Editorial: García Invokes Optimism
Update 134. June / July 2009
The annual presidential speech to Congress on Independence Day (July 28th) is a set-piece event through which whoever holds office highlights his achievements, minimises his shortcomings, and seeks generally to boost his public profile. Alan García's third in his present term (2006-11) was no exception. He sought to invoke optimism, downplay the prevalent mood of gloom, and to lift his opinion poll ratings from the doldrums into which they have fallen.
This was not a speech with major announcements. Gone are the headline-grabbing moves that characterised his first term of office (1985- 1990), or at least the first half of it. Apart from extolling the need for better health and education provision, more decentralised government, less poverty and less corruption, the speech offered few clues as to major concrete measures. García trotted out a long list of his government's achievements - and promised more of the same. Poverty in Peru, he said, would be a thing of the past - if only people keep the faith.
The speech contained significant omissions. There was hardly a word about human rights, an issue which receives little official attention these days. The conflict at Bagua was mentioned, but only the policemen killed, not the indigenous people who had been protesting at his government's policies. The growing gap between those benefiting from recent growth and those left out received scant attention. Although the problem of corruption was mentioned, convincing measures to deal with it were not - apart, that is, from building a new penal colony in the jungle for corrupt administrators.
The cabinet reshuffle announced earlier in July - following the events in Bagua the previous month - was altogether more telling about the direction that the government is likely to take in what remains of its term. The resignation of Yehude Simón as prime minister brought to an end the attempt by García to reach out to people to the left of APRA and to engage with angry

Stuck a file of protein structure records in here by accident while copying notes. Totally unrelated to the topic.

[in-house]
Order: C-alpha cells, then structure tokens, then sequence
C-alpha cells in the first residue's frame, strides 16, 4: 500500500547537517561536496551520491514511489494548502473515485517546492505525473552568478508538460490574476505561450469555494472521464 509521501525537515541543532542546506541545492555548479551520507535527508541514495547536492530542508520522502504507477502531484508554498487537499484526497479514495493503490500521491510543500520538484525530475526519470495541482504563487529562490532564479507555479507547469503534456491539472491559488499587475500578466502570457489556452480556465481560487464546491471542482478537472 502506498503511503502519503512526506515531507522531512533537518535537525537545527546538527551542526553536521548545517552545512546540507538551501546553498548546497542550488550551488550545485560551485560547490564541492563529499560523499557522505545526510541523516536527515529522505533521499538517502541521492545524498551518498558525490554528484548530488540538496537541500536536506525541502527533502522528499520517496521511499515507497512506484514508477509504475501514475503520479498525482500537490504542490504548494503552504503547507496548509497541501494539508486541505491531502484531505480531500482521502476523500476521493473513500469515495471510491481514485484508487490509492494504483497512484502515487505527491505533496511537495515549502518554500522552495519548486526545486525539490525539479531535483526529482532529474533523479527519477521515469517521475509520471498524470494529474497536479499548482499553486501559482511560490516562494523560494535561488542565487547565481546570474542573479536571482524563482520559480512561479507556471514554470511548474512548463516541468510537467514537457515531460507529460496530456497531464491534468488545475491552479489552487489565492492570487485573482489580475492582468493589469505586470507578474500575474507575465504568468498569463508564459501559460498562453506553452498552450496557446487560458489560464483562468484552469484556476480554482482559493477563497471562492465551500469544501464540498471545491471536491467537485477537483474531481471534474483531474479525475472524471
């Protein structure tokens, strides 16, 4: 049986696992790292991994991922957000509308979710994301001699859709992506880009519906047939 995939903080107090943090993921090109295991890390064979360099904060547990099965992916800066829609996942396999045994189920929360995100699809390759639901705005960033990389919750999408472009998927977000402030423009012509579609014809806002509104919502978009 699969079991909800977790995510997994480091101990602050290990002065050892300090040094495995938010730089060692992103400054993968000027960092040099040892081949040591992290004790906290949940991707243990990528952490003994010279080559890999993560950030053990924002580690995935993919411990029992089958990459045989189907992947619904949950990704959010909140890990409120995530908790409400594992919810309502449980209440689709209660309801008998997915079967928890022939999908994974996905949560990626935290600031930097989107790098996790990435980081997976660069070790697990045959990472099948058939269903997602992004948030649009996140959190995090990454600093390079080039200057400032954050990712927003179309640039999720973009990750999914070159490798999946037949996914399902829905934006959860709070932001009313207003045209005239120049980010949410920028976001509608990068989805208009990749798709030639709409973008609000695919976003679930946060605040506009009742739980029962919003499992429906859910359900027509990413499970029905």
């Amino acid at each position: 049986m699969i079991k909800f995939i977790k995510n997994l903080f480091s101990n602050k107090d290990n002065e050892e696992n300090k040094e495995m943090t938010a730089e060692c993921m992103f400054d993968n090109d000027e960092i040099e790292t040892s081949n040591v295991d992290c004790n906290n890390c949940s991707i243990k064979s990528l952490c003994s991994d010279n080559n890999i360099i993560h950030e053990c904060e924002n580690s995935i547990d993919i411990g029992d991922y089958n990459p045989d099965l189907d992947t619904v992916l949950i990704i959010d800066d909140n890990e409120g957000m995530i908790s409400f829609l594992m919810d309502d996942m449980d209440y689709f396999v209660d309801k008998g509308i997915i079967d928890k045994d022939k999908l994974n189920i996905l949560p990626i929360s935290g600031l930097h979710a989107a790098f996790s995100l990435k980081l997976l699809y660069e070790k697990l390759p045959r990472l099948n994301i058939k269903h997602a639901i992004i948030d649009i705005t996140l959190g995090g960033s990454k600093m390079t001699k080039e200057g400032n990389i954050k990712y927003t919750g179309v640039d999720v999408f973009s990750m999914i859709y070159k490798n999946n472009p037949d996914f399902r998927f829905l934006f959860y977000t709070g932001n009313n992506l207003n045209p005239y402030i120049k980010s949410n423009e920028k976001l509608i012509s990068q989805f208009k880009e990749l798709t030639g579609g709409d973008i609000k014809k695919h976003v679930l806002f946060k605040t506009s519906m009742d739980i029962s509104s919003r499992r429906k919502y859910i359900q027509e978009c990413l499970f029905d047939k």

social movements. Although Simón clearly failed to achieve these objectives, his replacement – Javier Velásquez Quesquén, a García loyalist - will probably not even try.
The most obvious sign of the hardening of positions was the appointment of Rafael Rey as defence minister. A member of Opus Dei, Rey was brought back from Rome (where he had been Peru's ambassador) to handle relations with the armed forces. Rey is close to Vice-president (and former admiral) Luis Giampietri whose views on human rights and human rights organisations have become depressingly familiar. The nexus between the government and the most conservative elements in the Catholic Church, armed forces and business elite now appears complete.
Apparently unconcerned by his unpopularity - his opinion poll rating took a dive after the Bagua incidents to around 20% - and the fact that Peru's impressive economic expansion of recent years will be significantly slower this year largely due to a reduction in commodity prices, García seems concerned to press ahead regardless with his crusade to castigate all those who stand in the way of his neoliberal investment policies.
Whether indigenous tribes from the Amazon jungle opposed to unregulated exploitation of hydrocarbons, peasant communities from the highlands angry about the use of their lands for mining projects, or workers in places in La Oroya infuriated by the pollution to which they are exposed, there is a growing list of those who resent the government's refusal to heed their demands. The number of social conflicts recorded by the Ombudsman's office (Defensoría del Pueblo) has hit new highs.
Official optimism notwithstanding, the prospects for the next two years are none too bright: a stagnating economy, increasing poverty and rising levels of social protest. Rather than seek a broad social consensus in such tricky times, García and his cabinet friends seem more concerned to resist the tide and to defy growing levels of opposition, by force of arms if need be.